Tag Archives: placebo

People have individual traits that predispose them to be more or less responsive to certain stimuli; the interaction between the learned associations of the clinical situation and the person’s particular biology produces a response. The response could be a basic physiological process such as modulation of sensory processing, release of neurotransmitters or alterations in hypothalamic-pituitary-adrenal axis or immune system activity. The placebo response could also be some more complex physiological process including change in mood, change in motivation/effort or cognitive set-shifting.

The placebo can be any clinical intervention including words, gestures, pills, devices and surgery (Chaput de Saintonge and Herxheimer, 1994)

“Much of a drug response is related to nonspecific factors. Perceptual characteristics of drug preparations likely play a major role in expectancy and response. This study focused on perceptual characteristics of a preparation related to anticipated effect: capsule color, capsule size, and preparation form (capsule versus tablet). College students ranked capsules for perceived strength based on capsule size, categorized capsules in terms of anticipated pharmacological effect based on color, and evaluated strength based on preparation form. Data showed nonchance distributions for nine capsule colors in anticipated action, with specific effects for four colors. A significant difference between capsule and tablet for perceived strength was found, as was a trend relating capsule size to perceived drug strength. Discussion centered on awareness and consideration of drug perceptual characteristics in support of drug efficacy.”

J Clin Psychopharmacol. 1982 Aug;2(4):245-8.
An investigation of drug expectancy as a function of capsule color and size and preparation form.
Buckalew LW, Coffield KE.

“There is accumulating evidence from different methodological approaches that the placebo effect is a neurobiological phenomenon. Behavioral, psychophysiological, and neuroimaging results have largely contributed to accepting the placebo response as real. A major aspect of recent and future advances in placebo research is to demonstrate linkages between behavior, brain, and bodily responses. This article provides an overview of the processes involved in the formation of placebo responses by combining research findings from behavioral, psychophysiological, and neuroimaging methods. The integration of these different methodological approaches is a key objective, motivating our scientific pursuits toward a placebo research that can inform and guide important future scientific knowledge.”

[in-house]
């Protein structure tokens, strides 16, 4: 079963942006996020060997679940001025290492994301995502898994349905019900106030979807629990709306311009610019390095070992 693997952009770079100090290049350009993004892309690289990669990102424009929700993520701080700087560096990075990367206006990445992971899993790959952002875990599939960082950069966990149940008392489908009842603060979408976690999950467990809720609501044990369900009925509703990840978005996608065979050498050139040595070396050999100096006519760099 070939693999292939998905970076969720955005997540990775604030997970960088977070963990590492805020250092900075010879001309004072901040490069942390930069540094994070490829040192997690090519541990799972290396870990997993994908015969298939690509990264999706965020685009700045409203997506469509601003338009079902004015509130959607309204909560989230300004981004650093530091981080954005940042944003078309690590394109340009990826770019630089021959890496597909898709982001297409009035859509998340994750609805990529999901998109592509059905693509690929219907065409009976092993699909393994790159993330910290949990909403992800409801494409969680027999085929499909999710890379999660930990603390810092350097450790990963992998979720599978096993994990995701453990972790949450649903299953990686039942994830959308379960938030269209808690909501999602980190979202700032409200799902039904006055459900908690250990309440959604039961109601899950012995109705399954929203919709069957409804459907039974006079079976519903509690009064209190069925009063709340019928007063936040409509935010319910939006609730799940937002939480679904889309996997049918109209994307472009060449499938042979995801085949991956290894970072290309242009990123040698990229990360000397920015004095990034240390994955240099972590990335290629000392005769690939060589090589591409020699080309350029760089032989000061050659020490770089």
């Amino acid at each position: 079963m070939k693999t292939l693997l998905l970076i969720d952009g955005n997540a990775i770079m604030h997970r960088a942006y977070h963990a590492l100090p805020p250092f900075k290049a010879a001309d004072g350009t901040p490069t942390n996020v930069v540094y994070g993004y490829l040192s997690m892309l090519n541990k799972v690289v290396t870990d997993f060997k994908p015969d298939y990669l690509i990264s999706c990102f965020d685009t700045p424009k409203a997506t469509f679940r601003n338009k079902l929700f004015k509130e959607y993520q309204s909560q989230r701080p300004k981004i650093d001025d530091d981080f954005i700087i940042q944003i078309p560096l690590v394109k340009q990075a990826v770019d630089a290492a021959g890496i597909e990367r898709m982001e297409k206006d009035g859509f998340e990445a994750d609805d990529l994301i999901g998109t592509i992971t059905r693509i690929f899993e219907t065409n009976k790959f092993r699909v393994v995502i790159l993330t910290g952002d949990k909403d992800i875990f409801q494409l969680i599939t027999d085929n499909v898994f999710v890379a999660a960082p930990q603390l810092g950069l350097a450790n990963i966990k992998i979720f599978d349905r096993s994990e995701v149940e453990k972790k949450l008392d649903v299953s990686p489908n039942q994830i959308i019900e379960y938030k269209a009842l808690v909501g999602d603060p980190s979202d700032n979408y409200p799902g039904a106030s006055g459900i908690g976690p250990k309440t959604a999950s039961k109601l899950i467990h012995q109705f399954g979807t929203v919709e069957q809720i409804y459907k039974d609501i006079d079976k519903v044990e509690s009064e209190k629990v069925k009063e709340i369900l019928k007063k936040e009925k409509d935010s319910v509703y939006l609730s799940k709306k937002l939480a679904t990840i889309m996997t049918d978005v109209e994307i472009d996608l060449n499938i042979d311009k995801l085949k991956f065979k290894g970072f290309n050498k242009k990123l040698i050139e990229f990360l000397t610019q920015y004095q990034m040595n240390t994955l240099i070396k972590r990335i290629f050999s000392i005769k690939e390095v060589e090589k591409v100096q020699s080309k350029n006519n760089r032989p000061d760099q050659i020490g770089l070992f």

The Placebo Effect: Advances from Different Methodological Approaches
Karin Meissner1,2,*, Ulrike Bingel3,*, Luana Colloca4,5,*, Tor D. Wager6,*, Alison Watson7,*, and Magne Arve Flaten8,*

The Journal of Neuroscience, 9 November 2011, 31(45): 16117-16124

“It is, because I say so”

The Placebo Apothecary Workshop is an experimental attempt to give form and taste to a feeling or concern. Specifically we are interested in addressing how the expression of feelings into taste and smell can evoke notions of magic and power. Through a process of small drawings, conversation and consultation we will determine which feeling or concern or wish each child wants to address. Then we will start working on figuring out the tastes, smells, textures and colours for the potion or antidote. Spices, minerals and food will be mixed and ground, and eventually combined with mixing agents to aid the formation of a pill. A mixture of syrup, powdered gum arabic and honey can be used as mixing agents. Substances which are very soft are formed into the pilular mass by incorporation with dry powders, such as wheat flour, starch or crumbs of bread. Powders must be mixed with syrup, molasses, honey or glycerin. Once the pilular mass is created, the pill receive a spherical form by being rolled between the fingers. Each participant will leave with a pill that serve as potion or antidote for his or hers original concern, and along the way we will have had a series of conversations about medicine and magic.

Duration: on-going

Materials: various spices and food stuff such as bread, gum arabic, honey, flour and natural colorants such as cocoa, lavender, lemon, carotin and saffron.

Tools: Mortars, sieves, measuring cups and scales

Toverdrankje Wondermiddel Verandering
als ik anders was dan ik ben…

This is a children’s version of The Placebo Apothecary. Working from a Lucy booth I will be available for children to mix their own magic potion. Using conversation and consultation I will determine which feeling or concern or wish each child wants to address and we will work together to create a suitable magical solution. The potions are made from oil, water, vinagar, salts, food coloring and spices. The child will take the bottle away with them.

Duration: on-going

Age range:  3 – 10 years old

Materials: oil. water, various spices and natural colorants such as cocoa, lavender, lemon, carotin and saffron.

Tools: Mortars, sieves, measuring cups and scales